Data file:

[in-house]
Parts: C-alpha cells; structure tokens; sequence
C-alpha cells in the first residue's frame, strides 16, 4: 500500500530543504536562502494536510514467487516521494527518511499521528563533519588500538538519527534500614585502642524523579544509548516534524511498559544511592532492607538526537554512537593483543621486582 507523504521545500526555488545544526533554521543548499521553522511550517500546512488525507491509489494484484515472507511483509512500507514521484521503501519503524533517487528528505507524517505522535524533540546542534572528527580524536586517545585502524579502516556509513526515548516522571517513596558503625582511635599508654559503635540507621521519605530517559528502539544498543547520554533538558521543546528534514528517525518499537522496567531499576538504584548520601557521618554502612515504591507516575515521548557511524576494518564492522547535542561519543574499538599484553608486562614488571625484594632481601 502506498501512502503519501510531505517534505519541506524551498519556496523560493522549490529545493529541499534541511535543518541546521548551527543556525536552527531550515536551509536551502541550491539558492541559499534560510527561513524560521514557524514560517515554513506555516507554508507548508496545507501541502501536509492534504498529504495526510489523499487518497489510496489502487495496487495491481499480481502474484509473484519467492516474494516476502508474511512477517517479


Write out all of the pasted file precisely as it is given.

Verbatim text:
[in-house]
Parts: C-alpha cells; structure tokens; sequence
C-alpha cells in the first residue's frame, strides 16, 4: 500500500530543504536562502494536510514467487516521494527518511499521528563533519588500538538519527534500614585502642524523579544509548516534524511498559544511592532492607538526537554512537593483543621486582 507523504521545500526555488545544526533554521543548499521553522511550517500546512488525507491509489494484484515472507511483509512500507514521484521503501519503524533517487528528505507524517505522535524533540546542534572528527580524536586517545585502524579502516556509513526515548516522571517513596558503625582511635599508654559503635540507621521519605530517559528502539544498543547520554533538558521543546528534514528517525518499537522496567531499576538504584548520601557521618554502612515504591507516575515521548557511524576494518564492522547535542561519543574499538599484553608486562614488571625484594632481601 502506498501512502503519501510531505517534505519541506524551498519556496523560493522549490529545493529541499534541511535543518541546521548551527543556525536552527531550515536551509536551502541550491539558492541559499534560510527561513524560521514557524514560517515554513506555516507554508507548508496545507501541502501536509492534504498529504495526510489523499487518497489510496489502487495496487495491481499480481502474484509473484519467492516474494516476502508474511512477517517479